Question: What is your #1 advice for social media strategists and managers?
Answer: Stop talking about social media
Type “social media” into a Google search bar and you’ll find roughly about 4.7 billion results in .30 seconds. Next, try “social media conference.” You’ll see something along the lines of 1.2 billion results in .25 seconds. Social media is important but I’d argue we aren’t celebrating it for the reasons we should. Instead, we are forcing social media to conform to traditional thinking and processes rather than adapting business philosophies and supporting methodologies to meet new opportunities.
I received an email from my friend at CIO Journal just as I boarded a United flight from Mexico City to San Francisco. He was on deadline and the topic was too good to miss. I’ve spent more than a fair amount of time studying and reporting on the social landscape as it pertained to internal engagement, communication and collaboration.
Elements of inspiration that went on to become my new book, What’s the Future of Business, Changing the Way Businesses Create Experiences
Blame it on the youth they say. Indeed, there’s a great assumption that the future of technology falls in the hands of emergent generations. The youth of today will someday represent the majority of consumers, employees and citizens. That’s always the case, but what we don’t yet fully appreciate is just how different young adults think today. We don’t yet understand what it is they value and why. We’ve not yet assimilated how they make decisions and what factors influence their daily activities and journeys.
Part One. An edited excerpt of What’s the Future of Business, Changing the Way Businesses Create Experiences
Guest post by Eric Schwartzman, founder and CEO of Comply Socially, which helps employers manage the risk and capitalize on the opportunities of social media in the workplace. Follow him on Twitter @EricSchwartzman
The online Boston Marathon bombing witch-hunt last week dragged social media down to a new low.
Social media has become “the cocktail party from hell,” writes Maureen Down in her column “…with the flood of information jeopardizing meaning.”
Like many, I found myself gripped by the real-time reports that poured in on the evening of April 19th…Boston Police were in close pursuit of the second Boston Marathon bombing suspect. Up to this point, I mostly followed the story via @CNN and CNNLive. I noticed however, that some of the most interesting updates were shared via Twitter directly by the Boston Police (@Boston_Police).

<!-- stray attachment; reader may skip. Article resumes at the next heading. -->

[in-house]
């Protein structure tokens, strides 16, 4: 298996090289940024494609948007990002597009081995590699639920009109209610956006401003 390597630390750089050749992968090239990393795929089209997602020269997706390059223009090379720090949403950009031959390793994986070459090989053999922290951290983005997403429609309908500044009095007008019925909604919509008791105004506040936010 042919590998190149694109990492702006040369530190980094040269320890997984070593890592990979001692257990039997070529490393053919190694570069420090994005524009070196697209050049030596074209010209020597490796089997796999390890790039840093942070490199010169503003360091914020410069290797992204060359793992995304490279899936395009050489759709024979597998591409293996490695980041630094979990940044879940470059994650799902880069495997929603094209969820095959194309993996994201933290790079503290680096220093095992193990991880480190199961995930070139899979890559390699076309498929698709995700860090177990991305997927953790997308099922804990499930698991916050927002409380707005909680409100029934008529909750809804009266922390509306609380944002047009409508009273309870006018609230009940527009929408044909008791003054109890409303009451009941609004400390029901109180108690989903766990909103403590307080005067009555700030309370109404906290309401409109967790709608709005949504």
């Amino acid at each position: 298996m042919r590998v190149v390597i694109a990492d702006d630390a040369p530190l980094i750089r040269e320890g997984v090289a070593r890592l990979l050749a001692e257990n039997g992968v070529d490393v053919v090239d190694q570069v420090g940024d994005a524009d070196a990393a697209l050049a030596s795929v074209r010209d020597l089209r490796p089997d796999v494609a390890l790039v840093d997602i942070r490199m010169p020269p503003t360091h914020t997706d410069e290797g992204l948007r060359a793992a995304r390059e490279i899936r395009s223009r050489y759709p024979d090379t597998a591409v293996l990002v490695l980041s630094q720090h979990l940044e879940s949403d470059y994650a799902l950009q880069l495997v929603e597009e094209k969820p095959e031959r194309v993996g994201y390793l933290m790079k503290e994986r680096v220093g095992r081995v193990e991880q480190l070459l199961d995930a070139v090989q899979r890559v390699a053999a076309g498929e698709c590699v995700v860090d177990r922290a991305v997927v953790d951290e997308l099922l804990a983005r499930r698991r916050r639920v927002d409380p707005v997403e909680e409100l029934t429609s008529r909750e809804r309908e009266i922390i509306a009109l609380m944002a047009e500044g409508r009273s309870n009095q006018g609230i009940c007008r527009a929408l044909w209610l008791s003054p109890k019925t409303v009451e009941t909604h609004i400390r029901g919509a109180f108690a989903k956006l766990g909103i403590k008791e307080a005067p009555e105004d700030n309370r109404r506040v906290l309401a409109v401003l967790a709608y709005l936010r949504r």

Over the years, businesses have developed sales, marketing and service strategies around the funnel. Awareness, interest, desire, action, to this day, describes the likely steps a customer may take in making a decision. Over the years, it was assumed that the liner path would also continue through a transaction to a state of loyalty and ultimately advocacy. The process of customer engagement to this day is designed to shepherd people along this delicate path. For at any moment, consumer attention, interest, and resulting action could fall astray without superintendence.
We are indeed witnessing what can be best described as the end of business as usual. With the closure or dwindling performance of businesses once regarded as too big to fail or with the rise of every new Occupy-like movement around the world, we are reminded of the grand chasm that exists between consumer values and the values of today’s businesses. What is becoming painfully obvious is that people everywhere are calling for change and they’re taking to the streets and also their smartphones, tablets, and popular social networks to demand attention.
Jeff Ashcroft (@JeffAshcroft) along with @TheSocialCMO host the popular #MMchat (Marketer Monday) every week at 8 p.m. eastern on Twitter. It’s a rapid fire exchange not only between the organizer and the guest but also everyone following along #MMchat. It certainly makes for exciting dialog in real-time and also later when the full transcript is published. I recently joined them to discuss the future of business and why now is the time to become the hero in your hero’s journey. I’ve recreated our exchange (each in 140 characters or less) for you here…
When he’s not starring in movies and television, Adrian Genier is a serial entrepreneur. Most recognized for his role as Vincent Chase in HBO’s Entourage, and also the upcoming movie, Grenier has co-founded or invested in several companies including SHFT, Fansnaps, and Churchkey Can Co. Now he’s at it again but this time, he’s changing his tune.
Brian Solis is a digital analyst, anthropologist, and also a futurist. In his work at Altimeter Group, Solis studies the effects of disruptive technology on business and society. He is an avid keynote speaker and award-winning author who is globally recognized as one of the most prominent thought leaders in digital transformation.
His most recent book, What's the Future of Business: Changing the Way Businesses Create Experiences (WTF), explores the landscape of connected consumerism and how business and customer relationships unfold in four distinct moments of truth. His previous book, The End of Business as Usual, explores the emergence of Generation-C, a new generation of customers and employees and how businesses must adapt to reach them. In 2009, Solis released Engage, which is regarded as the industry reference guide for businesses to market, sell and service in the social web.